South-Western College Publishing - Economics  
The Long Run Effect of Offshoring Jobs in Technology
Subject Jobs in the Technology Sector
Topic Employment, Unemployment, and Inflation
Key Words Offshoring, Technology Jobs, and Job Migration
News Story

Recent economic news has been good and it raises hopes that the American economy is well on the road to recovery. One remaining weakness is the continuing migration of jobs in the technology sector from the U.S. to foreign firms that offer lower cost alternatives for technological services. This trend has been described with terms like "offshore outsourcing" and "offshoring". From an economic point of view, the trend is referred to as job migration.

The concern and response to the trend is evidenced in the political arenas already: The State of Indiana pulled a state contract for technological services that previously was awarded to a company in India to save U.S. jobs. Similarly, a bill has been proposed in New Jersey that would restrict the use of offshore workers by companies who do work for the state.

As is often the case with economic events, the short-run impact and response is likely to be different from the long-run implications of the current job migration. In the short-run, it should be recognized that in pure economic terms the trend is most likely irreversible as the U.S. economy takes another step toward globalization.

The trend will present short-run challenges to industry, government and individual workers, as American jobs will have to be matched with American skills and abilities. In the process, some American workers may have to retrain to be able to provide higher- level skills to the technology industry. "To be competitive and to maintain and improve American living standards, we have to move up the technology food chain," said Craig R. Barrett, the chief executive of Intel.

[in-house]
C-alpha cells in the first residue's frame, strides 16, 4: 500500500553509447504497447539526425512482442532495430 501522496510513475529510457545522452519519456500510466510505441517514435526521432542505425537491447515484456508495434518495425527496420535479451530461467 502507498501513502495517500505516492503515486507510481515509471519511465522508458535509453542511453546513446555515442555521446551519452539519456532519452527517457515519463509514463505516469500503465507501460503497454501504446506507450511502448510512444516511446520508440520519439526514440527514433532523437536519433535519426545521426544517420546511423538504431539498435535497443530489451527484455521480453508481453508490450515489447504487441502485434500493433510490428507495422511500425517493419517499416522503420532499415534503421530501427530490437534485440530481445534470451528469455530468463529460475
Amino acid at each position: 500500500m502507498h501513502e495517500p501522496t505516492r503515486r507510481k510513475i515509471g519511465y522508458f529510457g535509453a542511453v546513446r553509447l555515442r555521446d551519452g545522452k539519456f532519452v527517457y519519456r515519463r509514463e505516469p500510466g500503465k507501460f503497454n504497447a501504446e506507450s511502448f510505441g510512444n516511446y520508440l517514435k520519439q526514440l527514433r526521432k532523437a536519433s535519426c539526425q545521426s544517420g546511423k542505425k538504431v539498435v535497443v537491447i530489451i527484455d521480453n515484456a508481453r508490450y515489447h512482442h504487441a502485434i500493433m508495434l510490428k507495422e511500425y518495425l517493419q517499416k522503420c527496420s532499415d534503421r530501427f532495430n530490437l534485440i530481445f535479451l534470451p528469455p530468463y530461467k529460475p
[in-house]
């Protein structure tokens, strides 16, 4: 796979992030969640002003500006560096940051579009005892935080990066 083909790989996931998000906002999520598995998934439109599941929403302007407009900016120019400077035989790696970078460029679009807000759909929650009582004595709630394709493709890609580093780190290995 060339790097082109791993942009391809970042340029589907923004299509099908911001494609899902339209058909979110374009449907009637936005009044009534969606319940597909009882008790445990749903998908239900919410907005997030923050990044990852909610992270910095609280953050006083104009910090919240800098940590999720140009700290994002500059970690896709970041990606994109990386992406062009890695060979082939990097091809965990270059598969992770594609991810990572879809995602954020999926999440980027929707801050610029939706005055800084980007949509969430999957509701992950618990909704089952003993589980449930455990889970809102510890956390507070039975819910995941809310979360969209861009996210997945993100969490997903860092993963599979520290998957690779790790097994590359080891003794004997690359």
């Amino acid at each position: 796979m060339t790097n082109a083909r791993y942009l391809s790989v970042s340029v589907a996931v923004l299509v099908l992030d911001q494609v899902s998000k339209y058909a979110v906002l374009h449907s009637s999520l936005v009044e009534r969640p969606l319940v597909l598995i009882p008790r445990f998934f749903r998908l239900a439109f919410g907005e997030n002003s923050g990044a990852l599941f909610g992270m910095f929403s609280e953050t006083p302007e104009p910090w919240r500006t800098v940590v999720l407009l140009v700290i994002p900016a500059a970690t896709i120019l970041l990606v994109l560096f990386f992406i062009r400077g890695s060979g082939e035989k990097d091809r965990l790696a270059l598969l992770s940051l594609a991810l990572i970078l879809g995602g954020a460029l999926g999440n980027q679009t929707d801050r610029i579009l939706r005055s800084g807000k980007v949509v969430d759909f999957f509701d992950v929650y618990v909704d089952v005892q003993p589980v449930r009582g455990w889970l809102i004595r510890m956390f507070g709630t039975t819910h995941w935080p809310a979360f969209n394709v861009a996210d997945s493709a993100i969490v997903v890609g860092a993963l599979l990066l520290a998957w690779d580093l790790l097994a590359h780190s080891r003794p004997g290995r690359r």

In the long-run, the trend of job migration is necessary for America to be competitive in a world market. In the new information economy, technological services must be viewed as an "input" in the same way that glass, steel, and rubber are parts of an automobile. If a firm can reduce its costs of production, it serves to keep prices low while improving American workers' efficiency and productivity. In fact, the McKinsey Global Institute has estimated that every dollar of costs saved by an American firm by using offshore suppliers, yields a benefit of $1.12 to $1.14 to the American economy and steers U.S. workers toward jobs that add more value than the jobs that were replaced.


(Updated February, 2004)

Questions
1.

What kinds of jobs would be most likely to be lost to "offshoring"? How would the loss of those kinds of jobs affect you and your peers?

2. How can the government help ease the burden of job migration to foreign firms?
3. Do you think the long-run benefits of "offshore outsourcing" outweigh the short-term costs to the American economy? Why or why not?
Source Steve Lohr, "Offshore Jobs in Technology: Opportunity or a Threat," New York Times Online, December 22, 2003.

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